The Three Stooges

Three Jewish boys create a cycle of timeless stupidity.

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Undercover Brothers

One of the few times the Stooges acknowledged their religious roots onscreen was in perhaps their most memorable film, You Nazty Spy! (1940). Moe is a housepainter hired as the dictator of the fictional country of Moronica. With his greasepaint mustache and occasional lapse into gibberish German, he is a dead ringer, not only for Adolf Hitler, but for Charlie Chaplin’s Hitlerian Adenoid Hynkel, from The Great Dictator, released later that same year.

Nazty is riddled with Jewish humor, as if ethnic and religious pride was the Three Stooges’ prime weapon in their arsenal of anti-Nazi munitions. Greeting their Nazi bosses, the Stooges leap back and salute: “shalom aleichem!” Moe proposes a blitzkrieg, and Curly strenuously agrees: “I just love blintzes. Especially with sour cream.” A slinky temptress named Maddy Herring (get it?) offers her favors, and Curly is relieved when Moe avoids temptation: “You’d have been in some pickle with that Herring.”

You Nazty Spy! ends with Moe, Larry, and Curly unceremoniously eaten by lions, but the Moronican backdrop was brought back for I’ll Never Heil Again (1941). Heil is a more traditionally loony Stooges short, with Moe shooting shaving cream through the telephone at an impudent Curly, and Curly exhaling fire after sucking on a radiator pipe instead of his tobacco pipe.

An Unending Circle of (Comic) Violence

The Stooges appeared to have reached the end of their run in the late 1940s, when they were unexpectedly saved by the arrival of a new medium. Columbia licensed their shorts to television, which was still hungry for anything to fill airtime. On television, the Stooges appealed to a generation of children unfamiliar with their work. Columbia had unceremoniously dropped the Three Stooges after a series of disappointing films, but quickly brought them back upon discovering their undimmed appeal.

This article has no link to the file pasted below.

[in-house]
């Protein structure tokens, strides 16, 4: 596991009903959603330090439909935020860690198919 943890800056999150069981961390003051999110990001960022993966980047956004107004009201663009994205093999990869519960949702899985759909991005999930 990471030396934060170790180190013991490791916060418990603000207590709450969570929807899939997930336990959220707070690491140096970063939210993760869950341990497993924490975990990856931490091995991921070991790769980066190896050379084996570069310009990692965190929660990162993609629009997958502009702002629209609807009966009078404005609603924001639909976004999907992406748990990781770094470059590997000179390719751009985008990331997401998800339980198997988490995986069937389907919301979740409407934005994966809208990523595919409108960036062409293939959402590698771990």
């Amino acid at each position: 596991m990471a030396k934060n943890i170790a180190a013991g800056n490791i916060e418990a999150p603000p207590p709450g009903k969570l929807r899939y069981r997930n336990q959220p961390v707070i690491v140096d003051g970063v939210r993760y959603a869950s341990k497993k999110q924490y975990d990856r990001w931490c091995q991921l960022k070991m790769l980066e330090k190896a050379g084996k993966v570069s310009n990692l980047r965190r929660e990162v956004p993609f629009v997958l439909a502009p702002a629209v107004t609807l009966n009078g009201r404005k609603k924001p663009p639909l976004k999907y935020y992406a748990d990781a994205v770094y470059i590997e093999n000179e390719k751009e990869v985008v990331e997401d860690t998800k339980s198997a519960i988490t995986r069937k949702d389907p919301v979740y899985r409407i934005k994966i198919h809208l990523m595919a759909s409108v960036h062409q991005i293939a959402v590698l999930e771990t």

In this later era, illness and death made for numerous cast changes, and the films themselves were often hastily re-edited hodgepodges of older footage. Having begun onscreen in the early 1930s, the Stooges were still making films as late as 1968’s Star Spangled Salesman. The Three Stooges retained their popularity, even when they were of an age more suited to retirement than fisticuffs. (Moe was still taking blows--and giving them out!--at over 70 years of age.) Today, the Three Stooges seem to belong to no era at all. Their stupidity is timeless.

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Saul Austerlitz

Saul Austerlitz is a writer and film critic in New York.